Brief summary
The study seeks to further understand the role of thinking styles and family factors in children and adolescents suffering from obsessive compulsive disorder (OCD). The study will achieve this by providing Cognitive Behavioural Treatment to a small number of children with OCD while adopting a session by session tracking method. An approved treatment protocol will be applied by an experienced clinician(s), and a variety of measures will be used each session to allow for a thorough investigation into the relationship between thinking styles and family factors and the nature of OCD symptom change.
Trial website
Trial related presentations / publications
Public notes
The treatment study will be conducted at Rivendell Child, Adolescent and Family Unit. This is considered to be part of Concord Repatriation Hospital. The treatment study will also be conducted at The University of Sydney Psychology Clinic.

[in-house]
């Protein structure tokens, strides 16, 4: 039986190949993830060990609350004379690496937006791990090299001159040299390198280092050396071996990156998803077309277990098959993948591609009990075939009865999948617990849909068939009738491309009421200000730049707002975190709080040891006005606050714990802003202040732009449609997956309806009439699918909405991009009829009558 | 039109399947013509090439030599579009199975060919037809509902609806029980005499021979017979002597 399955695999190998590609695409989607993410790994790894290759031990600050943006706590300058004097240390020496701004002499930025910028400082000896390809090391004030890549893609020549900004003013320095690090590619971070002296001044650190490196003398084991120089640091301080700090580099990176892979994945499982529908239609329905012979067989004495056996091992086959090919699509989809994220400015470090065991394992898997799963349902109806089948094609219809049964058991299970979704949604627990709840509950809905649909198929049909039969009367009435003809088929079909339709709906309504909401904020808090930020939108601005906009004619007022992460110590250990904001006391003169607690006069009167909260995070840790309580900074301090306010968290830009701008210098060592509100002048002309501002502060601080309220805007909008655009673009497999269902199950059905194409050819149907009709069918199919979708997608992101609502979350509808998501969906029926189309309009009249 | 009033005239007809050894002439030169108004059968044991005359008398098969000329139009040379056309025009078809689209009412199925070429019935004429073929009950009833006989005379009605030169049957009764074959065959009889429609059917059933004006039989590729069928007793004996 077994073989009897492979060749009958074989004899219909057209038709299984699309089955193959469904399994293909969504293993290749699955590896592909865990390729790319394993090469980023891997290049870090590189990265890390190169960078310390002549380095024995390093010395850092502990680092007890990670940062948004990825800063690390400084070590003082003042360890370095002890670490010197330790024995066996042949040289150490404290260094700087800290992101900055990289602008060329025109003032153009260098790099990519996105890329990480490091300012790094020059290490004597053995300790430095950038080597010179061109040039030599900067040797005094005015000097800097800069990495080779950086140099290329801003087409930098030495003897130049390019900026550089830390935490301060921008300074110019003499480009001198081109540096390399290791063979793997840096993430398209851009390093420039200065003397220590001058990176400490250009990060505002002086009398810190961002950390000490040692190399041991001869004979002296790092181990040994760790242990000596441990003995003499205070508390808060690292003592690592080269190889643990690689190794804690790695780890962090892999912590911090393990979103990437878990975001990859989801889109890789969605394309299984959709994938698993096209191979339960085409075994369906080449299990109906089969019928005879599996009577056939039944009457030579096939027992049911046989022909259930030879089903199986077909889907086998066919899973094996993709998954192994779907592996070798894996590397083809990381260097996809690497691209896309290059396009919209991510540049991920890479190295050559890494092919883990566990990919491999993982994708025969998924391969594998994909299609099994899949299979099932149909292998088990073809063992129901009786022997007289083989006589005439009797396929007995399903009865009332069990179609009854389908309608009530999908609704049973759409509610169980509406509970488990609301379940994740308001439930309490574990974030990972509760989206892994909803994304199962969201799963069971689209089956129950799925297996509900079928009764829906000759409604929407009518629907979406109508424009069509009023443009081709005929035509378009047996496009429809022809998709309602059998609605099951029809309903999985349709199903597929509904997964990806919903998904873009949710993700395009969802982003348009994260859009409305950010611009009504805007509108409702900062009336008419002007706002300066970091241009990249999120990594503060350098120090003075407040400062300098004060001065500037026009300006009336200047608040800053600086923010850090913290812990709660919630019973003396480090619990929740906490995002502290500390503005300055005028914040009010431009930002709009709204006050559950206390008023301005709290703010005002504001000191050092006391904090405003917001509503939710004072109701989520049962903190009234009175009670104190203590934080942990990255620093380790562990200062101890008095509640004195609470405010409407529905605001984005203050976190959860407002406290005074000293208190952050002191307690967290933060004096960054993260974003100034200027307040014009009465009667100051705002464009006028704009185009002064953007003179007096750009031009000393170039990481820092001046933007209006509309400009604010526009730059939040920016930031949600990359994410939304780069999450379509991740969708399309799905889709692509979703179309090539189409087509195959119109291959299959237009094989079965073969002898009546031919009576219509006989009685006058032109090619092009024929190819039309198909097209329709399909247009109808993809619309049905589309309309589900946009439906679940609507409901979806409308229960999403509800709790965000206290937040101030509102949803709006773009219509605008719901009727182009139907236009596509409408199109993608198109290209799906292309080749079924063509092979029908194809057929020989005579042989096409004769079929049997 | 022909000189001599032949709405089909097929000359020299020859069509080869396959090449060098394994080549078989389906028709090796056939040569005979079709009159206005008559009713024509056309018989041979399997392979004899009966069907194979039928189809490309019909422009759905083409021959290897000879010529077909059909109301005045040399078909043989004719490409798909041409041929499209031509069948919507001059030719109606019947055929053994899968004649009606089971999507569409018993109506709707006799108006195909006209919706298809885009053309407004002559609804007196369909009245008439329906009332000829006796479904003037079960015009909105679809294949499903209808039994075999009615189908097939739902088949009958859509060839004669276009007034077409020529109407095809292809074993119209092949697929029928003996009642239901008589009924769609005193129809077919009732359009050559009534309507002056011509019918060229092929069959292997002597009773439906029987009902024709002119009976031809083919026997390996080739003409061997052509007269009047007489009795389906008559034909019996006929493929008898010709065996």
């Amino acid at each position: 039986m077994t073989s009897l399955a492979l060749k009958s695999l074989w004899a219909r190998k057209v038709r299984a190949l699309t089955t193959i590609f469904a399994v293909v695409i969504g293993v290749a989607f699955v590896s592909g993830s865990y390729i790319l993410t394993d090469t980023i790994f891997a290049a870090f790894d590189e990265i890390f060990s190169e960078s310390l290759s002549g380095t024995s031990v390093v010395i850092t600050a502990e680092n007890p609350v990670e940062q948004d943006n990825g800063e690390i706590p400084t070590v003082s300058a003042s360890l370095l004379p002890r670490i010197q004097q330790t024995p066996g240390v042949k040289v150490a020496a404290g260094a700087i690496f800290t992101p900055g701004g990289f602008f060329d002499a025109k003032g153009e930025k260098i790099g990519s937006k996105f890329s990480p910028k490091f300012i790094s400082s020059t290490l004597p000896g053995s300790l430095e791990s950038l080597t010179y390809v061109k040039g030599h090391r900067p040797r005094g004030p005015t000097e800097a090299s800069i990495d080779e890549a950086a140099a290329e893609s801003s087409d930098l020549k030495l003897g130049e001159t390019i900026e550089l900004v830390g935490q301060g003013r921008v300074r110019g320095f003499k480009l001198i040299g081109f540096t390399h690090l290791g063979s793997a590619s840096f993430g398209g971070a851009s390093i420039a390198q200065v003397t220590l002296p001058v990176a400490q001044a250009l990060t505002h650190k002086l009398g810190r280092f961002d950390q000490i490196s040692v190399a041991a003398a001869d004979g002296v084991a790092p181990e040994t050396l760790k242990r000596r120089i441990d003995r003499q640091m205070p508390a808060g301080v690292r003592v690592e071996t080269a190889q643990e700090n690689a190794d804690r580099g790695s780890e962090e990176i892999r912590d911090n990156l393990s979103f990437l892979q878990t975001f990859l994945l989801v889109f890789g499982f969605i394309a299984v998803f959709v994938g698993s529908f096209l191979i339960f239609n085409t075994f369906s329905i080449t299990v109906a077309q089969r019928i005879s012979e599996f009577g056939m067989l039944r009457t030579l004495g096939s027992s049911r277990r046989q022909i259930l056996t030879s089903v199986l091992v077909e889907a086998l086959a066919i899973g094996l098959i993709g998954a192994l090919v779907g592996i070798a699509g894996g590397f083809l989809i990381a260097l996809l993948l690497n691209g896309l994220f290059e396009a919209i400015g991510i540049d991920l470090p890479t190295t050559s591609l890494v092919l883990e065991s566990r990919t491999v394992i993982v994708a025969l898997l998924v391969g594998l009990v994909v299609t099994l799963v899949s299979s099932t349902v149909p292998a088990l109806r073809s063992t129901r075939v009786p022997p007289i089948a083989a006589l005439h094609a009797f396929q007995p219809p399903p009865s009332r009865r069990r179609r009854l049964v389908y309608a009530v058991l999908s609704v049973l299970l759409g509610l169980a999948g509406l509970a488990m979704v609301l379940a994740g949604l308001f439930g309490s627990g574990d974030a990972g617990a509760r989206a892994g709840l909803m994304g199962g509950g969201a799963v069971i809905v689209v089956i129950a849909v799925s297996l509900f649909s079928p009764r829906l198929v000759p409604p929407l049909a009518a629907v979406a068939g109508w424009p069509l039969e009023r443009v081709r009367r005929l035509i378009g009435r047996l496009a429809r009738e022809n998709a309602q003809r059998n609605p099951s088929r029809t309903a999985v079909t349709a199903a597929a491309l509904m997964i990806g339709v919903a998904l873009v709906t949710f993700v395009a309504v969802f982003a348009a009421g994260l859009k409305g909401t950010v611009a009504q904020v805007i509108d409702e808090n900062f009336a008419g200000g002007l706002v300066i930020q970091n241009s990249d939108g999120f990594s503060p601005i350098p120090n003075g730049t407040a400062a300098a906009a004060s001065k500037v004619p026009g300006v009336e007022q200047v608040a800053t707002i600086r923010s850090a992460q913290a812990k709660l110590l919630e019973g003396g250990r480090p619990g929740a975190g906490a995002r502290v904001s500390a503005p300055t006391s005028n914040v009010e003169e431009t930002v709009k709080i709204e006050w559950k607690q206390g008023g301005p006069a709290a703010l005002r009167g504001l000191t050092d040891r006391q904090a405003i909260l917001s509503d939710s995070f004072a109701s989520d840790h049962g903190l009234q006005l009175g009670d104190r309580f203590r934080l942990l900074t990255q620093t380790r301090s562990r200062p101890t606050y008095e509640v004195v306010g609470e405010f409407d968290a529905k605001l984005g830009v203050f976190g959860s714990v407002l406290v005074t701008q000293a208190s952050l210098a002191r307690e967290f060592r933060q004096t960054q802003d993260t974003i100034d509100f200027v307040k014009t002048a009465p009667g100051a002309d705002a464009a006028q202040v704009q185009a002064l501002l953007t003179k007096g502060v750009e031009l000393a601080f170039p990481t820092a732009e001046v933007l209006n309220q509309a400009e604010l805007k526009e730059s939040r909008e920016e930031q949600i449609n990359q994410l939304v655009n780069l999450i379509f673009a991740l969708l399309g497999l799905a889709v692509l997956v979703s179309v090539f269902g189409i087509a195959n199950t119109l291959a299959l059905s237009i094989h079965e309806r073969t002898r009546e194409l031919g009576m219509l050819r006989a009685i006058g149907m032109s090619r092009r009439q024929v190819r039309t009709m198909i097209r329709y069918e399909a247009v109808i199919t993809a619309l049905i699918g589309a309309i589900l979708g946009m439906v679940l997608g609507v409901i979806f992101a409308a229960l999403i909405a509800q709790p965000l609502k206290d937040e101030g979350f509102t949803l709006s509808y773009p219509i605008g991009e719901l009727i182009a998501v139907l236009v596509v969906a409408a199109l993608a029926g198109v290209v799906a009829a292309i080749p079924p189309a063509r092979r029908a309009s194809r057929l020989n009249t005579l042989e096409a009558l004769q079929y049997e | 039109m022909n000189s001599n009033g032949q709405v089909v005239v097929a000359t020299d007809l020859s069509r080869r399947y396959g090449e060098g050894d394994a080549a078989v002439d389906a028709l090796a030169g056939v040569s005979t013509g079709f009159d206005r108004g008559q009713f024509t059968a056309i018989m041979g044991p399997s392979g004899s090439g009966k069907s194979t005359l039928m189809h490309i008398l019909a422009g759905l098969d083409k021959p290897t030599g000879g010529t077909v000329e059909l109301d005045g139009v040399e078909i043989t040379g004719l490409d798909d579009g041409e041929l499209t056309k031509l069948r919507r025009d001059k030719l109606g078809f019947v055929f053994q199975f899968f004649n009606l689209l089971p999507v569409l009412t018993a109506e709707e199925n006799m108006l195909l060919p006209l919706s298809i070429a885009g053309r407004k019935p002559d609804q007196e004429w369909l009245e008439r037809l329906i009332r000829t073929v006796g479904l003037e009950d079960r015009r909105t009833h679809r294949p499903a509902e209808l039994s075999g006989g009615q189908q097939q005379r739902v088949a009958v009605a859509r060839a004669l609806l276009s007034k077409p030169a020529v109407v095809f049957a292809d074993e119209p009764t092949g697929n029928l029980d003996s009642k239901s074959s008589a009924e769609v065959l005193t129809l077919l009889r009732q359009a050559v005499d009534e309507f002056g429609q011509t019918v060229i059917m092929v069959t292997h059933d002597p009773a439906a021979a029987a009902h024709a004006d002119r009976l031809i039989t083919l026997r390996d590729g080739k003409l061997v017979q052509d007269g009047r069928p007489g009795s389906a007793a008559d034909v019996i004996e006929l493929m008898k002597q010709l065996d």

Contacts
Principal investigator
Name 52158 0
Dr Maree J Abbott
Address 52158 0
Psychology Clinic, Mackie Building (K01)
The University of Sydney, NSW, 2006
Country 52158 0
Australia
Phone 52158 0
+61 2 9351 2644
Fax 52158 0
+61 2 9351 7328
Email 52158 0
maree.abbott@sydney.edu.au
Contact person for public queries
Name 52159 0
Dr Maree J Abbott
Address 52159 0
Psychology Clinic, Mackie Building (K01)
The University of Sydney, NSW, 2006
Country 52159 0
Australia
Phone 52159 0
+61 2 9351 2644
Fax 52159 0
+61 2 9351 7328
Email 52159 0
maree.abbott@sydney.edu.au
Contact person for scientific queries
Name 52160 0
Dr Maree J Abbott
Address 52160 0
Psychology Clinic, Mackie Building (K01)
The University of Sydney, NSW, 2006
Country 52160 0
Australia
Phone 52160 0
+61 2 9351 2644
Fax 52160 0
+61 2 9351 7328
Email 52160 0
maree.abbott@sydney.edu.au

No information has been provided regarding IPD availability
Summary results
No Results